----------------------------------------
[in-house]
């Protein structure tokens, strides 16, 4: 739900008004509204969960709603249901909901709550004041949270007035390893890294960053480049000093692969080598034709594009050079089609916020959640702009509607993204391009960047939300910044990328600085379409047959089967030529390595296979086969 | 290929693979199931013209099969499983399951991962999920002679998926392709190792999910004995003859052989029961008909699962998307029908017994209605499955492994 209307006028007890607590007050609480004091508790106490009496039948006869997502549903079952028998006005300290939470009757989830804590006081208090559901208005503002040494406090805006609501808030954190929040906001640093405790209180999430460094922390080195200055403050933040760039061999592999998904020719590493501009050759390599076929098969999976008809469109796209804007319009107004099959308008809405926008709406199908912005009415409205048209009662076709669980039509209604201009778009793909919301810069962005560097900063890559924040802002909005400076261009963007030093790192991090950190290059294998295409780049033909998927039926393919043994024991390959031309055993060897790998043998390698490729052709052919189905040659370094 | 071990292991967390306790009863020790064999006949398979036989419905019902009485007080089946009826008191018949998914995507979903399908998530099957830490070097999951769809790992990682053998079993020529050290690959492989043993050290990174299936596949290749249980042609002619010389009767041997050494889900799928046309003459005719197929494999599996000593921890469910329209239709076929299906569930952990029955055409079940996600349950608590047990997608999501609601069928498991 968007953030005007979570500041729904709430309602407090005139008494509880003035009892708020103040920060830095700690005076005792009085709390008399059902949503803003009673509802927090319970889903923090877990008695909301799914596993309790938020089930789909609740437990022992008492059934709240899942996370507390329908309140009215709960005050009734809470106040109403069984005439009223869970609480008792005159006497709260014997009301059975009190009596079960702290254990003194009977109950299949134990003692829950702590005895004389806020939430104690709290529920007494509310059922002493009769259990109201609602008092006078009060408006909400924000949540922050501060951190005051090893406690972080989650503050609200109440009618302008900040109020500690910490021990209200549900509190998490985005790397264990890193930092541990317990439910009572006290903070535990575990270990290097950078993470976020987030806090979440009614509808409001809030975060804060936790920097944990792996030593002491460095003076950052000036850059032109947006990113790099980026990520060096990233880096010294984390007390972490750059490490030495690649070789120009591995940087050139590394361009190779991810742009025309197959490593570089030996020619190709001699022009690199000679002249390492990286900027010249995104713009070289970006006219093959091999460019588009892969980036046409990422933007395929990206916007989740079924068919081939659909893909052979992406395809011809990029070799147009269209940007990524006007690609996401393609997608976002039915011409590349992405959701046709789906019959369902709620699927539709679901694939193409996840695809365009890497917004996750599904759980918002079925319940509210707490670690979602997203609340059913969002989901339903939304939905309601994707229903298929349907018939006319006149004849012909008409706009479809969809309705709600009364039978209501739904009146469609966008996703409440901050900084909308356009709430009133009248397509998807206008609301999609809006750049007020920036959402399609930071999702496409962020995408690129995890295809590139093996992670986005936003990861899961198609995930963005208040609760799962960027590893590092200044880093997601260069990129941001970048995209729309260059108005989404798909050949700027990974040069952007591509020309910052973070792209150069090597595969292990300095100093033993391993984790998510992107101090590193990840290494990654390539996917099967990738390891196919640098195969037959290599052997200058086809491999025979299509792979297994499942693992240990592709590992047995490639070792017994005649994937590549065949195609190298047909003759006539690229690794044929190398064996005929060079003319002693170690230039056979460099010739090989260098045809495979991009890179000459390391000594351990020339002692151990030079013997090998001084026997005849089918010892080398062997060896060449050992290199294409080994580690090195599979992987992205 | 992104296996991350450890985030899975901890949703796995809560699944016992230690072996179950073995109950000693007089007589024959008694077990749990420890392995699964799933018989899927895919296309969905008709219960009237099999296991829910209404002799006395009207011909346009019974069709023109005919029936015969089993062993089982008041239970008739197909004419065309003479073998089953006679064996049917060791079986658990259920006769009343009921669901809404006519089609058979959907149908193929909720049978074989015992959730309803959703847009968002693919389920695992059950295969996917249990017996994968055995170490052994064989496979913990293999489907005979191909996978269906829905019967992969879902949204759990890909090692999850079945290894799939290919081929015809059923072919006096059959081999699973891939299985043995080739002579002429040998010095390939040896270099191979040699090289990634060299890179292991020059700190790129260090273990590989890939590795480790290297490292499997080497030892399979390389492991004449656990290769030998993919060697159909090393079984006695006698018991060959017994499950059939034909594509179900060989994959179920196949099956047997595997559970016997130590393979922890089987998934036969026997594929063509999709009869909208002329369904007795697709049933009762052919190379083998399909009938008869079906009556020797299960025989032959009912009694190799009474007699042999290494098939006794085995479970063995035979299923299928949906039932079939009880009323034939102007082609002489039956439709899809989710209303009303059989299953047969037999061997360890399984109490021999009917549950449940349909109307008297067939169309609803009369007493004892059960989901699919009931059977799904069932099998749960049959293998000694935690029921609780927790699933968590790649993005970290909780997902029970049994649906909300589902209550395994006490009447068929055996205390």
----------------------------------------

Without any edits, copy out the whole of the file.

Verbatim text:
[in-house]
């Protein structure tokens, strides 16, 4: 739900008004509204969960709603249901909901709550004041949270007035390893890294960053480049000093692969080598034709594009050079089609916020959640702009509607993204391009960047939300910044990328600085379409047959089967030529390595296979086969 | 290929693979199931013209099969499983399951991962999920002679998926392709190792999910004995003859052989029961008909699962998307029908017994209605499955492994 209307006028007890607590007050609480004091508790106490009496039948006869997502549903079952028998006005300290939470009757989830804590006081208090559901208005503002040494406090805006609501808030954190929040906001640093405790209180999430460094922390080195200055403050933040760039061999592999998904020719590493501009050759390599076929098969999976008809469109796209804007319009107004099959308008809405926008709406199908912005009415409205048209009662076709669980039509209604201009778009793909919301810069962005560097900063890559924040802002909005400076261009963007030093790192991090950190290059294998295409780049033909998927039926393919043994024991390959031309055993060897790998043998390698490729052709052919189905040659370094 | 071990292991967390306790009863020790064999006949398979036989419905019902009485007080089946009826008191018949998914995507979903399908998530099957830490070097999951769809790992990682053998079993020529050290690959492989043993050290990174299936596949290749249980042609002619010389009767041997050494889900799928046309003459005719197929494999599996000593921890469910329209239709076929299906569930952990029955055409079940996600349950608590047990997608999501609601069928498991 968007953030005007979570500041729904709430309602407090005139008494509880003035009892708020103040920060830095700690005076005792009085709390008399059902949503803003009673509802927090319970889903923090877990008695909301799914596993309790938020089930789909609740437990022992008492059934709240899942996370507390329908309140009215709960005050009734809470106040109403069984005439009223869970609480008792005159006497709260014997009301059975009190009596079960702290254990003194009977109950299949134990003692829950702590005895004389806020939430104690709290529920007494509310059922002493009769259990109201609602008092006078009060408006909400924000949540922050501060951190005051090893406690972080989650503050609200109440009618302008900040109020500690910490021990209200549900509190998490985005790397264990890193930092541990317990439910009572006290903070535990575990270990290097950078993470976020987030806090979440009614509808409001809030975060804060936790920097944990792996030593002491460095003076950052000036850059032109947006990113790099980026990520060096990233880096010294984390007390972490750059490490030495690649070789120009591995940087050139590394361009190779991810742009025309197959490593570089030996020619190709001699022009690199000679002249390492990286900027010249995104713009070289970006006219093959091999460019588009892969980036046409990422933007395929990206916007989740079924068919081939659909893909052979992406395809011809990029070799147009269209940007990524006007690609996401393609997608976002039915011409590349992405959701046709789906019959369902709620699927539709679901694939193409996840695809365009890497917004996750599904759980918002079925319940509210707490670690979602997203609340059913969002989901339903939304939905309601994707229903298929349907018939006319006149004849012909008409706009479809969809309705709600009364039978209501739904009146469609966008996703409440901050900084909308356009709430009133009248397509998807206008609301999609809006750049007020920036959402399609930071999702496409962020995408690129995890295809590139093996992670986005936003990861899961198609995930963005208040609760799962960027590893590092200044880093997601260069990129941001970048995209729309260059108005989404798909050949700027990974040069952007591509020309910052973070792209150069090597595969292990300095100093033993391993984790998510992107101090590193990840290494990654390539996917099967990738390891196919640098195969037959290599052997200058086809491999025979299509792979297994499942693992240990592709590992047995490639070792017994005649994937590549065949195609190298047909003759006539690229690794044929190398064996005929060079003319002693170690230039056979460099010739090989260098045809495979991009890179000459390391000594351990020339002692151990030079013997090998001084026997005849089918010892080398062997060896060449050992290199294409080994580690090195599979992987992205 | 992104296996991350450890985030899975901890949703796995809560699944016992230690072996179950073995109950000693007089007589024959008694077990749990420890392995699964799933018989899927895919296309969905008709219960009237099999296991829910209404002799006395009207011909346009019974069709023109005919029936015969089993062993089982008041239970008739197909004419065309003479073998089953006679064996049917060791079986658990259920006769009343009921669901809404006519089609058979959907149908193929909720049978074989015992959730309803959703847009968002693919389920695992059950295969996917249990017996994968055995170490052994064989496979913990293999489907005979191909996978269906829905019967992969879902949204759990890909090692999850079945290894799939290919081929015809059923072919006096059959081999699973891939299985043995080739002579002429040998010095390939040896270099191979040699090289990634060299890179292991020059700190790129260090273990590989890939590795480790290297490292499997080497030892399979390389492991004449656990290769030998993919060697159909090393079984006695006698018991060959017994499950059939034909594509179900060989994959179920196949099956047997595997559970016997130590393979922890089987998934036969026997594929063509999709009869909208002329369904007795697709049933009762052919190379083998399909009938008869079906009556020797299960025989032959009912009694190799009474007699042999290494098939006794085995479970063995035979299923299928949906039932079939009880009323034939102007082609002489039956439709899809989710209303009303059989299953047969037999061997360890399984109490021999009917549950449940349909109307008297067939169309609803009369007493004892059960989901699919009931059977799904069932099998749960049959293998000694935690029921609780927790699933968590790649993005970290909780997902029970049994649906909300589902209550395994006490009447068929055996205390």